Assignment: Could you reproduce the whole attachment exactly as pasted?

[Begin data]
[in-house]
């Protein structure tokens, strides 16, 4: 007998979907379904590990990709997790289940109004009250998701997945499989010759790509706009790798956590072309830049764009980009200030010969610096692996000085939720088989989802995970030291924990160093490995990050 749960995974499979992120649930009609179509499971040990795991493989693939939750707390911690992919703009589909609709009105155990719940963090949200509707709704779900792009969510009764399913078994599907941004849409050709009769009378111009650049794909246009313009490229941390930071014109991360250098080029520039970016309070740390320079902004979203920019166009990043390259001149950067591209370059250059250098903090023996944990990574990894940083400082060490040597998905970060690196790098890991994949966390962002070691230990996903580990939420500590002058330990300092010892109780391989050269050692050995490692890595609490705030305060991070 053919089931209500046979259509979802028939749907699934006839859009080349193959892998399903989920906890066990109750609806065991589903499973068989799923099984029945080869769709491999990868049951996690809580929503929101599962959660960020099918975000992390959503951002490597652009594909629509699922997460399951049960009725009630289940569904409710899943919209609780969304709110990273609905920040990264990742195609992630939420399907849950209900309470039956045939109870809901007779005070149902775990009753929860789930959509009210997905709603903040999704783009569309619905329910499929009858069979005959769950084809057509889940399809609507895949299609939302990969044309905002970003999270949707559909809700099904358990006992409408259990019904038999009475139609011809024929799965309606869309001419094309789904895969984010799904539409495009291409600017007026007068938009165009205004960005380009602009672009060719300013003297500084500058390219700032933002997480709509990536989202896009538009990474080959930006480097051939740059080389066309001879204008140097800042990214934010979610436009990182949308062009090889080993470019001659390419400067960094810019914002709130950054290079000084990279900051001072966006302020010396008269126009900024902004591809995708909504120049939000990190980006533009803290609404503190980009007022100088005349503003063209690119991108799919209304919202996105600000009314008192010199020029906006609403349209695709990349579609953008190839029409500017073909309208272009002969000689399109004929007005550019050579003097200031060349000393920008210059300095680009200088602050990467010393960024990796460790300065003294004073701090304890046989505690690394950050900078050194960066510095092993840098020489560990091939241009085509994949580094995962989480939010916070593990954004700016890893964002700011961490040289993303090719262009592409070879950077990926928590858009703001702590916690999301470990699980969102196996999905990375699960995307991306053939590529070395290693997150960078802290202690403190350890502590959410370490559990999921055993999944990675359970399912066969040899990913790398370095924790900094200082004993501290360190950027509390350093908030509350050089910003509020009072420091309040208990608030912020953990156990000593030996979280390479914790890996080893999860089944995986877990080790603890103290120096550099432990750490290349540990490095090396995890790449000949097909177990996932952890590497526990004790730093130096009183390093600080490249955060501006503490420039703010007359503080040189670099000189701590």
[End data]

[in-house]
């Protein structure tokens, strides 16, 4: 007998979907379904590990990709997790289940109004009250998701997945499989010759790509706009790798956590072309830049764009980009200030010969610096692996000085939720088989989802995970030291924990160093490995990050 749960995974499979992120649930009609179509499971040990795991493989693939939750707390911690992919703009589909609709009105155990719940963090949200509707709704779900792009969510009764399913078994599907941004849409050709009769009378111009650049794909246009313009490229941390930071014109991360250098080029520039970016309070740390320079902004979203920019166009990043390259001149950067591209370059250059250098903090023996944990990574990894940083400082060490040597998905970060690196790098890991994949966390962002070691230990996903580990939420500590002058330990300092010892109780391989050269050692050995490692890595609490705030305060991070 053919089931209500046979259509979802028939749907699934006839859009080349193959892998399903989920906890066990109750609806065991589903499973068989799923099984029945080869769709491999990868049951996690809580929503929101599962959660960020099918975000992390959503951002490597652009594909629509699922997460399951049960009725009630289940569904409710899943919209609780969304709110990273609905920040990264990742195609992630939420399907849950209900309470039956045939109870809901007779005070149902775990009753929860789930959509009210997905709603903040999704783009569309619905329910499929009858069979005959769950084809057509889940399809609507895949299609939302990969044309905002970003999270949707559909809700099904358990006992409408259990019904038999009475139609011809024929799965309606869309001419094309789904895969984010799904539409495009291409600017007026007068938009165009205004960005380009602009672009060719300013003297500084500058390219700032933002997480709509990536989202896009538009990474080959930006480097051939740059080389066309001879204008140097800042990214934010979610436009990182949308062009090889080993470019001659390419400067960094810019914002709130950054290079000084990279900051001072966006302020010396008269126009900024902004591809995708909504120049939000990190980006533009803290609404503190980009007022100088005349503003063209690119991108799919209304919202996105600000009314008192010199020029906006609403349209695709990349579609953008190839029409500017073909309208272009002969000689399109004929007005550019050579003097200031060349000393920008210059300095680009200088602050990467010393960024990796460790300065003294004073701090304890046989505690690394950050900078050194960066510095092993840098020489560990091939241009085509994949580094995962989480939010916070593990954004700016890893964002700011961490040289993303090719262009592409070879950077990926928590858009703001702590916690999301470990699980969102196996999905990375699960995307991306053939590529070395290693997150960078802290202690403190350890502590959410370490559990999921055993999944990675359970399912066969040899990913790398370095924790900094200082004993501290360190950027509390350093908030509350050089910003509020009072420091309040208990608030912020953990156990000593030996979280390479914790890996080893999860089944995986877990080790603890103290120096550099432990750490290349540990490095090396995890790449000949097909177990996932952890590497526990004790730093130096009183390093600080490249955060501006503490420039703010007359503080040189670099000189701590």